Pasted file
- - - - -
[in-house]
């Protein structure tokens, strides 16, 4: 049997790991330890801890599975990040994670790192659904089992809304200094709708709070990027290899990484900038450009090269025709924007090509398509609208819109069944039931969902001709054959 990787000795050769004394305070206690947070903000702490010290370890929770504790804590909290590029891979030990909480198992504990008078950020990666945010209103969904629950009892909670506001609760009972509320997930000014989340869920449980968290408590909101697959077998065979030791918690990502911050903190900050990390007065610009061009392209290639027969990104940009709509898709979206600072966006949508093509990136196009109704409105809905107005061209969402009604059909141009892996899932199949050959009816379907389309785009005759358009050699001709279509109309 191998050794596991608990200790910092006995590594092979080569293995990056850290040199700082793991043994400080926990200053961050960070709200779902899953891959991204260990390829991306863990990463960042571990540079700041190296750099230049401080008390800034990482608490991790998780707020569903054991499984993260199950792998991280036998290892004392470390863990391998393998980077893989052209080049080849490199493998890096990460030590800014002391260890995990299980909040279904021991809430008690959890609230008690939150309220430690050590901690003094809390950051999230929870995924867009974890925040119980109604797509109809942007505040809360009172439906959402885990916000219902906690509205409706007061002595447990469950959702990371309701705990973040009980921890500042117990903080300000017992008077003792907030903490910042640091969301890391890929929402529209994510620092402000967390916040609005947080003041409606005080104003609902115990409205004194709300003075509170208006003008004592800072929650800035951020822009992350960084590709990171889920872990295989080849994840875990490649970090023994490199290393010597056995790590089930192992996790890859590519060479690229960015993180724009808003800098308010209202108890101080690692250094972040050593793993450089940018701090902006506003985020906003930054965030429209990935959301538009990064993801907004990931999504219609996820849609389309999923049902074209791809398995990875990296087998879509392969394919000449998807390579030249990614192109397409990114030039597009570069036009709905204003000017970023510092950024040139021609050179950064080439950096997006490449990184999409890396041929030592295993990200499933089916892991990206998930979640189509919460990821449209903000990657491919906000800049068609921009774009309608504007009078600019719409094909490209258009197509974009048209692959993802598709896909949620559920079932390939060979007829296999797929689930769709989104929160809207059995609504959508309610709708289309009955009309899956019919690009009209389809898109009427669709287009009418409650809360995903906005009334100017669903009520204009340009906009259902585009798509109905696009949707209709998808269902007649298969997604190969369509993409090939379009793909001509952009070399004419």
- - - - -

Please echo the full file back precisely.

[in-house]
């Protein structure tokens, strides 16, 4: 049997790991330890801890599975990040994670790192659904089992809304200094709708709070990027290899990484900038450009090269025709924007090509398509609208819109069944039931969902001709054959 990787000795050769004394305070206690947070903000702490010290370890929770504790804590909290590029891979030990909480198992504990008078950020990666945010209103969904629950009892909670506001609760009972509320997930000014989340869920449980968290408590909101697959077998065979030791918690990502911050903190900050990390007065610009061009392209290639027969990104940009709509898709979206600072966006949508093509990136196009109704409105809905107005061209969402009604059909141009892996899932199949050959009816379907389309785009005759358009050699001709279509109309 191998050794596991608990200790910092006995590594092979080569293995990056850290040199700082793991043994400080926990200053961050960070709200779902899953891959991204260990390829991306863990990463960042571990540079700041190296750099230049401080008390800034990482608490991790998780707020569903054991499984993260199950792998991280036998290892004392470390863990391998393998980077893989052209080049080849490199493998890096990460030590800014002391260890995990299980909040279904021991809430008690959890609230008690939150309220430690050590901690003094809390950051999230929870995924867009974890925040119980109604797509109809942007505040809360009172439906959402885990916000219902906690509205409706007061002595447990469950959702990371309701705990973040009980921890500042117990903080300000017992008077003792907030903490910042640091969301890391890929929402529209994510620092402000967390916040609005947080003041409606005080104003609902115990409205004194709300003075509170208006003008004592800072929650800035951020822009992350960084590709990171889920872990295989080849994840875990490649970090023994490199290393010597056995790590089930192992996790890859590519060479690229960015993180724009808003800098308010209202108890101080690692250094972040050593793993450089940018701090902006506003985020906003930054965030429209990935959301538009990064993801907004990931999504219609996820849609389309999923049902074209791809398995990875990296087998879509392969394919000449998807390579030249990614192109397409990114030039597009570069036009709905204003000017970023510092950024040139021609050179950064080439950096997006490449990184999409890396041929030592295993990200499933089916892991990206998930979640189509919460990821449209903000990657491919906000800049068609921009774009309608504007009078600019719409094909490209258009197509974009048209692959993802598709896909949620559920079932390939060979007829296999797929689930769709989104929160809207059995609504959508309610709708289309009955009309899956019919690009009209389809898109009427669709287009009418409650809360995903906005009334100017669903009520204009340009906009259902585009798509109905696009949707209709998808269902007649298969997604190969369509993409090939379009793909001509952009070399004419």